The crystal ball, medallion of ESP, and bag of holding follow OD&D. The elven cloak still only makes the wearer "next to invisible," but there are explicit rules for how the wearer can be seen. Elven boots are unchanged. The broom of flying is more specific about its speed with two riders but is otherwise unchanged. The helm of telepathy is roughly identical to OD&D, but the game mechanics are different, with the LBBs using the random monster action rules and Holmes employing a straight saving throw. The bag of devouring follows Greyhawk. The helm of chaos (law) is now called helm of evil/good and functions according to the fivefold alignment system. The helm also turns a Neutral character into someone "totally self-seeking" as opposed to OD&D's notion that the helm makes them become either Lawful or Chaotic, which suggests yet another shift in the meaning of alignment from the LBBs to Holmes. The rope of climbing from Supplement I is here and gets a lengthier and more detailed description of its powers. Gauntlets of ogre power more or less follow OD&D, though the range of damage dealt is slightly different (2-8 rather than 3-8) and Holmes riffs off the exceptional strength table (though does not follow it) by granting the wearer of the gauntlets the ability to carry more weight.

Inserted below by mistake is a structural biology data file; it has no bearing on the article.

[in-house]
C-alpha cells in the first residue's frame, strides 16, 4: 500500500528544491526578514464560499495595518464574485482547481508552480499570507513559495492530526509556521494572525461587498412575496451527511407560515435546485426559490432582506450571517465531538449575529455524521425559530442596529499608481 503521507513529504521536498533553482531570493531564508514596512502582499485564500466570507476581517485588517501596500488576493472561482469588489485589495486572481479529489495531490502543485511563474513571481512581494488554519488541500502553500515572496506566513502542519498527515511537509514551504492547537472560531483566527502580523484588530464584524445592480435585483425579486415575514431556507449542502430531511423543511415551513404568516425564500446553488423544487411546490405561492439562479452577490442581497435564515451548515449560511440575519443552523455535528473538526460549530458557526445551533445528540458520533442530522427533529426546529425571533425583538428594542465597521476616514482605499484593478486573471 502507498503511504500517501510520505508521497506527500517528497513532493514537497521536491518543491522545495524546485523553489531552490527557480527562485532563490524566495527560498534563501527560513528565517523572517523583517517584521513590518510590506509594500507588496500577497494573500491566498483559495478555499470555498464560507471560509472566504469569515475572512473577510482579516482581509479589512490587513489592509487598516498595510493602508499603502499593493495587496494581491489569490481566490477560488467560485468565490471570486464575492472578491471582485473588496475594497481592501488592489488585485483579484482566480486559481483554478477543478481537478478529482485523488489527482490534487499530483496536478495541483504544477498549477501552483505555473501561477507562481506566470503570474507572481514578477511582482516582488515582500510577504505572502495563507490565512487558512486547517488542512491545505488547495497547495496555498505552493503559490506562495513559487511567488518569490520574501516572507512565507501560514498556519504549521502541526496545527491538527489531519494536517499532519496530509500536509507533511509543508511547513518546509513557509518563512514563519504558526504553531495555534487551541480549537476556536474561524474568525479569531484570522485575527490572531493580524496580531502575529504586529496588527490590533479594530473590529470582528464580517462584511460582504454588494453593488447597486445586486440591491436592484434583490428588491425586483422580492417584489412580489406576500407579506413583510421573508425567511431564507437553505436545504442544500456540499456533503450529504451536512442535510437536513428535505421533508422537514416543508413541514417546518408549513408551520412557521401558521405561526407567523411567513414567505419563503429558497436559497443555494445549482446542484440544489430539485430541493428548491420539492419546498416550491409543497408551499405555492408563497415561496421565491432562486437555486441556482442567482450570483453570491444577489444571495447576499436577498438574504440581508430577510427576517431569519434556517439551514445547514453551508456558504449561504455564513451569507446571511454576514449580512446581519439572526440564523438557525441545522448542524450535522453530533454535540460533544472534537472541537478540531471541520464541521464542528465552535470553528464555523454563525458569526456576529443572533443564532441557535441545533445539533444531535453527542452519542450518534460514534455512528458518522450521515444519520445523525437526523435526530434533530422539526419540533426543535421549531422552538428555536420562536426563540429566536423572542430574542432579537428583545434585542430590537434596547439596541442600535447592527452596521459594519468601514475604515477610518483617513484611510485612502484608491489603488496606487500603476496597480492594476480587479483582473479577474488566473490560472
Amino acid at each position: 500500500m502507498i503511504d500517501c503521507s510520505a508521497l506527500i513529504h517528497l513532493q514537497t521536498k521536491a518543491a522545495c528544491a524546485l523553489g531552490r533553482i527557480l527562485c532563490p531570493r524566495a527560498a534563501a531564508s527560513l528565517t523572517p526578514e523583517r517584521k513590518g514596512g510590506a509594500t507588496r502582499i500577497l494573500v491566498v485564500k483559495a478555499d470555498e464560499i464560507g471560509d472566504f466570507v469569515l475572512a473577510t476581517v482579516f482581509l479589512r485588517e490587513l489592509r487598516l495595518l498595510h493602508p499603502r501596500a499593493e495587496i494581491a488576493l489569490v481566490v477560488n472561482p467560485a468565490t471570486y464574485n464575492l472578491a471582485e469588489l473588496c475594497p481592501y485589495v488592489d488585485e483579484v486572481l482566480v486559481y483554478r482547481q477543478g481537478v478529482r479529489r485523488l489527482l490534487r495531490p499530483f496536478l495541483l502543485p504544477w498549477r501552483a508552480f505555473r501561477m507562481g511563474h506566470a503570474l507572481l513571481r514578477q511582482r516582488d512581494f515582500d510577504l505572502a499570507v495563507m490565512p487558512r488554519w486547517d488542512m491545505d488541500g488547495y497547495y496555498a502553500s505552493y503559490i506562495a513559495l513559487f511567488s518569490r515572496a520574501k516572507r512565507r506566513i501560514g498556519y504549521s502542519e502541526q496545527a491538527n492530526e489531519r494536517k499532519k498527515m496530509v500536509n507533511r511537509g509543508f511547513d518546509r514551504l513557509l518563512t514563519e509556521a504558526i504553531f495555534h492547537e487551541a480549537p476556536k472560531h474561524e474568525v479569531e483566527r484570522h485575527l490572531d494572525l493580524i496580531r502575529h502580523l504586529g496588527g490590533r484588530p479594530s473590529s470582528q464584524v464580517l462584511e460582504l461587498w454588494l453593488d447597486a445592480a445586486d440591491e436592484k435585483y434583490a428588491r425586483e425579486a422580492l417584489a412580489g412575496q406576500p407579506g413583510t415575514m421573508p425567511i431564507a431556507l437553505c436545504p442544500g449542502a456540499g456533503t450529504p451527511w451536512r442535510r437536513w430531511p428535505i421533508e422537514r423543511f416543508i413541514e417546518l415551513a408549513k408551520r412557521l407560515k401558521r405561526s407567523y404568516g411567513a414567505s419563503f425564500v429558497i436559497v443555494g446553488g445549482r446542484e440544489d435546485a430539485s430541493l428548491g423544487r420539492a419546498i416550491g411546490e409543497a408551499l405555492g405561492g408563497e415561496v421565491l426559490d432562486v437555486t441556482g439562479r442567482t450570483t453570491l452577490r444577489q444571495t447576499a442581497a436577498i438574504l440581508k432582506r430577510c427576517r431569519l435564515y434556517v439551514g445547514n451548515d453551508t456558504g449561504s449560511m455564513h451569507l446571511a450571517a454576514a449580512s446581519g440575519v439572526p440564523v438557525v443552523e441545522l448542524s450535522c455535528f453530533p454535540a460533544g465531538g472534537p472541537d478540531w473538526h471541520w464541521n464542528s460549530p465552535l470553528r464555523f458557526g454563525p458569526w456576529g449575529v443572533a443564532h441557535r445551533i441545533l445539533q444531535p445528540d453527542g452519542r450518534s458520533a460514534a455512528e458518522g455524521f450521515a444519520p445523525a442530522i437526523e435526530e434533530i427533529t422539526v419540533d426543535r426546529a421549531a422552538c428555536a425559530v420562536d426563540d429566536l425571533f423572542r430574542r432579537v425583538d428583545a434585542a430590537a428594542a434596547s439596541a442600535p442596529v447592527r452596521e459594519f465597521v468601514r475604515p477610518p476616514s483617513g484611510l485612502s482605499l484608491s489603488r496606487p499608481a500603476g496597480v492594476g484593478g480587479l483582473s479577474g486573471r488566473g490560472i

Holmes concludes his discussion of magic items by noting that the referee should penalize any character who "has a hireling or non-player character flunkie try out a newly found piece of equipment" out of fear for its possibly harmful effects. He suggests that such NPC guinea pigs "demand to keep [a magic item] if it proves to be beneficial" and will seek revenge if the opposite is the case.

10 comments: